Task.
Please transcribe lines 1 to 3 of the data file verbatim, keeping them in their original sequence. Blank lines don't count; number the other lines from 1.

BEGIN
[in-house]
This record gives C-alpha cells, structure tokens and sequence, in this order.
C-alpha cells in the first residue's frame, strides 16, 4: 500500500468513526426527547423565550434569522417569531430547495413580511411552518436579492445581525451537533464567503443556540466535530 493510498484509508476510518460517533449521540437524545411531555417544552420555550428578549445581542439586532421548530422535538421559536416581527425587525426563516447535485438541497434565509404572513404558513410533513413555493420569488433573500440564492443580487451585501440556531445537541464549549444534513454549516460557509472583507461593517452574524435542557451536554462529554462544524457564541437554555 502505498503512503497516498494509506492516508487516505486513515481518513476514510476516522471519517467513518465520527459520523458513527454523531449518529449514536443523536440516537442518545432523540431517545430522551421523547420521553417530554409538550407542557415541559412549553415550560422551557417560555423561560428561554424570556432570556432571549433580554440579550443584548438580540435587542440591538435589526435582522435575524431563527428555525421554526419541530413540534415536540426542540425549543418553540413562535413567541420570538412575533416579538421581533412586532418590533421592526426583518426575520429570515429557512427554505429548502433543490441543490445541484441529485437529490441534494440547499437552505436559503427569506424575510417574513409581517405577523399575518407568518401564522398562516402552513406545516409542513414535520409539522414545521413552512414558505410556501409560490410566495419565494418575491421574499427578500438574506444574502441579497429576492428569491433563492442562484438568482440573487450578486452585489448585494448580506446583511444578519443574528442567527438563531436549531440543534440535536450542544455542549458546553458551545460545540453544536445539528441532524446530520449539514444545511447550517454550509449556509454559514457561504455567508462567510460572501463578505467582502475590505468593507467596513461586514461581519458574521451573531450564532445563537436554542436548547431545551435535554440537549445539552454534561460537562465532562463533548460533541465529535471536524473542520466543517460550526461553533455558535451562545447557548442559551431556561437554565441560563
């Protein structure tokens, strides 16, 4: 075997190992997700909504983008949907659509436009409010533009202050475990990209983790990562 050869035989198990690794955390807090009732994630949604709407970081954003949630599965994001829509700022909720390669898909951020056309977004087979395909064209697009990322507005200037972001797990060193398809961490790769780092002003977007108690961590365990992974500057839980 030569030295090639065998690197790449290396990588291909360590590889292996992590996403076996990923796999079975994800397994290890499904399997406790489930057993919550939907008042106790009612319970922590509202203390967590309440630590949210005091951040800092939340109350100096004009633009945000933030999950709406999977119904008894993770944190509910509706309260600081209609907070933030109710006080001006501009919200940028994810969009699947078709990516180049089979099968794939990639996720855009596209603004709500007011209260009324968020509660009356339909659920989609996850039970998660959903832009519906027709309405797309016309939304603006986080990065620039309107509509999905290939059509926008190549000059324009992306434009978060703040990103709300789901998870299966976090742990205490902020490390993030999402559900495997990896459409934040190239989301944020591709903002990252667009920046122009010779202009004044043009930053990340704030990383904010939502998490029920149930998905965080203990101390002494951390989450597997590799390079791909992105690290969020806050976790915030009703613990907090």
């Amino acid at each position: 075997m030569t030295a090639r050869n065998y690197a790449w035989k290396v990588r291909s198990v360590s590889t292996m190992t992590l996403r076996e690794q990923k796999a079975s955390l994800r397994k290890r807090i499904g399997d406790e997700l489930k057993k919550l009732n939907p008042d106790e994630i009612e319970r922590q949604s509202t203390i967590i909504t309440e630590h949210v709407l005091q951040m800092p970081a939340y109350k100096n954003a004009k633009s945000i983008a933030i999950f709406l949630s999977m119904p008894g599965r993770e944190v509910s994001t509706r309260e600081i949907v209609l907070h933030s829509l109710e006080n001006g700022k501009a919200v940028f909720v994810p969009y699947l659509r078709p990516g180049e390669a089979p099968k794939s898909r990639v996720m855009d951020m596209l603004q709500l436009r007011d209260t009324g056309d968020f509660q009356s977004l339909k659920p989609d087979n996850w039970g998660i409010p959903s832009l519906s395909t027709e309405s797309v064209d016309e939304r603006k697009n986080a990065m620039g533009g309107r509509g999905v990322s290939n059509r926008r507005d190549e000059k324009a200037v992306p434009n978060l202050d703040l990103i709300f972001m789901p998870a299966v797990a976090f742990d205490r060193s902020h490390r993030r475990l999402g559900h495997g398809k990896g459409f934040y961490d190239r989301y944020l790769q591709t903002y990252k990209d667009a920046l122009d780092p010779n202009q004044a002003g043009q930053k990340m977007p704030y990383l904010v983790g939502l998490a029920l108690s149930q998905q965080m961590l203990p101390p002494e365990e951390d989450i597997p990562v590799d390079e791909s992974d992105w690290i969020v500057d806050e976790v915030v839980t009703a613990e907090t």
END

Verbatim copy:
[in-house]
This record gives C-alpha cells, structure tokens and sequence, in this order.
C-alpha cells in the first residue's frame, strides 16, 4: 500500500468513526426527547423565550434569522417569531430547495413580511411552518436579492445581525451537533464567503443556540466535530 493510498484509508476510518460517533449521540437524545411531555417544552420555550428578549445581542439586532421548530422535538421559536416581527425587525426563516447535485438541497434565509404572513404558513410533513413555493420569488433573500440564492443580487451585501440556531445537541464549549444534513454549516460557509472583507461593517452574524435542557451536554462529554462544524457564541437554555 502505498503512503497516498494509506492516508487516505486513515481518513476514510476516522471519517467513518465520527459520523458513527454523531449518529449514536443523536440516537442518545432523540431517545430522551421523547420521553417530554409538550407542557415541559412549553415550560422551557417560555423561560428561554424570556432570556432571549433580554440579550443584548438580540435587542440591538435589526435582522435575524431563527428555525421554526419541530413540534415536540426542540425549543418553540413562535413567541420570538412575533416579538421581533412586532418590533421592526426583518426575520429570515429557512427554505429548502433543490441543490445541484441529485437529490441534494440547499437552505436559503427569506424575510417574513409581517405577523399575518407568518401564522398562516402552513406545516409542513414535520409539522414545521413552512414558505410556501409560490410566495419565494418575491421574499427578500438574506444574502441579497429576492428569491433563492442562484438568482440573487450578486452585489448585494448580506446583511444578519443574528442567527438563531436549531440543534440535536450542544455542549458546553458551545460545540453544536445539528441532524446530520449539514444545511447550517454550509449556509454559514457561504455567508462567510460572501463578505467582502475590505468593507467596513461586514461581519458574521451573531450564532445563537436554542436548547431545551435535554440537549445539552454534561460537562465532562463533548460533541465529535471536524473542520466543517460550526461553533455558535451562545447557548442559551431556561437554565441560563